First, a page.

When we got into the actual making of the cake, she realized her sugar tin was empty but said she preferred to use light brown sugar anyways and crumbled in a few of the cubes that were in the sugar bowl instead. Because I’m such a good guest, I let her get away with without weighing them. She also insisted on using a very worn down wooden spoon for folding in the egg whites…and a vintage square tureen for whipping the egg whites.

When I noticed a modern blue silicone spatula sitting in the utensil crock and asked why she didn’t use it, she said that she liked the wood spatula she was using, which was so worn down that when I tried using it, it was like folding in egg whites with a screwdriver.

chocolate mousse cake batter

One might say that this Chocolate Mousse Cake isn’t spectacularly high, or perfectly proportioned, or whatever, which is fine with me. I must be becoming French. And it does vary in texture; I’ve had it when it’s relatively firm and sliceable, and other times, a spoon would be the more appropriate serving utensil.

chocolate mousse cake end of chocolate cake

Most of the French people I know don’t shy away from using raw eggs. (They also don’t always refrigerate their eggs, but I do, so I’m not completely French I guess.) If you have concerns about eating uncooked eggs, buy eggs from a trusted source like a local farmer’s market. They cost more, but to me, I’m okay spending a little extra on an egg if I’m feeding it to my favorite person: Me.

And honestly, I can’t think of a better place to spend my hard-earned money than on a chocolate dessert as good as this chocolate mousse cake.

chocolate mousse cake


Chocolate Mousse Cake

For similar results, use chocolate that is approximately 52% cacao solids and whip the egg whites pretty firm before folding them in. A clean cloth or thin tea towel is what she uses to line the cake plate and I was told that it was best eaten two days after it’s made, so plan ahead.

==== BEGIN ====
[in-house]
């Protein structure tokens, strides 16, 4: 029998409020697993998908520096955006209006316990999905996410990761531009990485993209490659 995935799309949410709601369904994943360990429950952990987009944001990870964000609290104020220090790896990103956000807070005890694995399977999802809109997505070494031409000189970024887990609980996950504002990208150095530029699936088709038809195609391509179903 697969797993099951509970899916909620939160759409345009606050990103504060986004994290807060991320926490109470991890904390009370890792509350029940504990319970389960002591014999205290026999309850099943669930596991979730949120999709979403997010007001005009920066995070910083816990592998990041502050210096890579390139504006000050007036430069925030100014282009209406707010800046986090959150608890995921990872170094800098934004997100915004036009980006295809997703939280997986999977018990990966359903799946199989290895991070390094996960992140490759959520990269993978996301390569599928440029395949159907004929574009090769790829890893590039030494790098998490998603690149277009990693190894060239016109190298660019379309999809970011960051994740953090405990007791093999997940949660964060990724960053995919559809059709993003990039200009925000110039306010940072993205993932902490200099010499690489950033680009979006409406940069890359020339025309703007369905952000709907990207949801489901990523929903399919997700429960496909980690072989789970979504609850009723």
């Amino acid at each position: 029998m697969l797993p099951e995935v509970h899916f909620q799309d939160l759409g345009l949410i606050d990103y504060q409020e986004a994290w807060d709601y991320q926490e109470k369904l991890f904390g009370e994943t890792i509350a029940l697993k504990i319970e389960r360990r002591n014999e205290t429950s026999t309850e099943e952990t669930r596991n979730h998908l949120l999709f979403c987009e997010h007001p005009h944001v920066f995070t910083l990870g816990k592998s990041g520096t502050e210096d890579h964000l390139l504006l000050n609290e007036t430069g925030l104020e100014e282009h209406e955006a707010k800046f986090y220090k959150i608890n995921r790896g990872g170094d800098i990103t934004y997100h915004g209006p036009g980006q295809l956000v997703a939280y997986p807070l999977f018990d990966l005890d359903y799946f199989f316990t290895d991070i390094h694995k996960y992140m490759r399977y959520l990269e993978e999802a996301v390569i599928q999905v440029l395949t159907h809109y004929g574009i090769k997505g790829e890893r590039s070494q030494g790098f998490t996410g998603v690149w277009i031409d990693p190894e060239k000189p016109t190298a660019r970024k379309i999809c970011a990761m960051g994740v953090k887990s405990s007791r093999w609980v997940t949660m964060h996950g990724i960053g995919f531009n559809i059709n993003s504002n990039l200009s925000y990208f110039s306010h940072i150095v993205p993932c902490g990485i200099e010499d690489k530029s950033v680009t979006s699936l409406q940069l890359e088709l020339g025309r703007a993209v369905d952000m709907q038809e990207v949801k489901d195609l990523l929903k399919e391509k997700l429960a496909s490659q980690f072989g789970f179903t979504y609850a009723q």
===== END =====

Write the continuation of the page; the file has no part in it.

Lastly, don’t worry if your cake isn’t sliceable; if not, simply serve portions with a large spoon. It tastes just as good.

  • 250 g (9 ounces) dark chocolate, coarsely chopped
  • 45 ml (3 tablespoons) water
  • 190 grams (7 ounces) unsalted butter, cut into pieces
  • 3 tablespoons sugar, preferably light brown
  • 4 large eggs, separated

1. In a medium saucepan, warm the chocolate, water, and butter over low heat, stirring, until melted and smooth.

2. Remove from heat and stir in the sugar then the egg yolks.

3. Fill a basin or the sink with a few inches of very cold water and beat the chocolate for a few minutes until the consistency of brownie batter.

(The original recipe said “blanchiment” which I thought meant “whiten” but when she did it, it didn’t whiten, or even really lighten at all. But I’d still do it.)

4. In a separate bowl, beat the egg whites until stiff. Fold the whites into the chocolate mixture until smooth.

5. Moisten well a muslin cloth or a clean (lint free) tea towel, and line a 9-inch (23 cm) round glass or earthenware baking dish such as a pie plate, with it, letting the sides overhang the edges over the dish.

(Note: Although she normally uses and recommends a round dish, we used a square baking dish which worked fine.)

6. Scrape the batter into the dish and smooth the top. Lift the sides of the damp cloth and fold it over the batter, enveloping it.

7. Let chill for 2 days before serving.

To serve, open up the towel and invert onto a serving plate. You could serve it with whipped cream or vanilla ice cream, but it’s actually best just by itself.